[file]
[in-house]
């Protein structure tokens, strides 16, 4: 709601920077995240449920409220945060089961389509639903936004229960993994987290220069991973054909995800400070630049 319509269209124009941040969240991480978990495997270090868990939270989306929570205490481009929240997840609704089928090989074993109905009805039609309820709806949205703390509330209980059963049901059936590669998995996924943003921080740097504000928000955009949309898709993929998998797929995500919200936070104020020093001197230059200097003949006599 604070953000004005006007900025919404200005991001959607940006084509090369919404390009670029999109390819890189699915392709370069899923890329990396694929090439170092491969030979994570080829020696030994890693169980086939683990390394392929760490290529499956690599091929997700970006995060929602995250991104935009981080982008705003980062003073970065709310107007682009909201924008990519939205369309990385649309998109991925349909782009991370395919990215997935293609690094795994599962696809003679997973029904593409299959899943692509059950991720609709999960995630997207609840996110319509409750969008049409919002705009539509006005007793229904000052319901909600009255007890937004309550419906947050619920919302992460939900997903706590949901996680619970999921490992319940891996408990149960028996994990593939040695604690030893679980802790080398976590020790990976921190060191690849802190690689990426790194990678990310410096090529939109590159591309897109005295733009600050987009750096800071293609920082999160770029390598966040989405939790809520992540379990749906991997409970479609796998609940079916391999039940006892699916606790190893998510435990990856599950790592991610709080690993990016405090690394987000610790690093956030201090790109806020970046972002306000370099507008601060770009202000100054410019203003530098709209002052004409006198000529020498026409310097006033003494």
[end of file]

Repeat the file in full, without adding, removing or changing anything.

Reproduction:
[in-house]
């Protein structure tokens, strides 16, 4: 709601920077995240449920409220945060089961389509639903936004229960993994987290220069991973054909995800400070630049 319509269209124009941040969240991480978990495997270090868990939270989306929570205490481009929240997840609704089928090989074993109905009805039609309820709806949205703390509330209980059963049901059936590669998995996924943003921080740097504000928000955009949309898709993929998998797929995500919200936070104020020093001197230059200097003949006599 604070953000004005006007900025919404200005991001959607940006084509090369919404390009670029999109390819890189699915392709370069899923890329990396694929090439170092491969030979994570080829020696030994890693169980086939683990390394392929760490290529499956690599091929997700970006995060929602995250991104935009981080982008705003980062003073970065709310107007682009909201924008990519939205369309990385649309998109991925349909782009991370395919990215997935293609690094795994599962696809003679997973029904593409299959899943692509059950991720609709999960995630997207609840996110319509409750969008049409919002705009539509006005007793229904000052319901909600009255007890937004309550419906947050619920919302992460939900997903706590949901996680619970999921490992319940891996408990149960028996994990593939040695604690030893679980802790080398976590020790990976921190060191690849802190690689990426790194990678990310410096090529939109590159591309897109005295733009600050987009750096800071293609920082999160770029390598966040989405939790809520992540379990749906991997409970479609796998609940079916391999039940006892699916606790190893998510435990990856599950790592991610709080690993990016405090690394987000610790690093956030201090790109806020970046972002306000370099507008601060770009202000100054410019203003530098709209002052004409006198000529020498026409310097006033003494």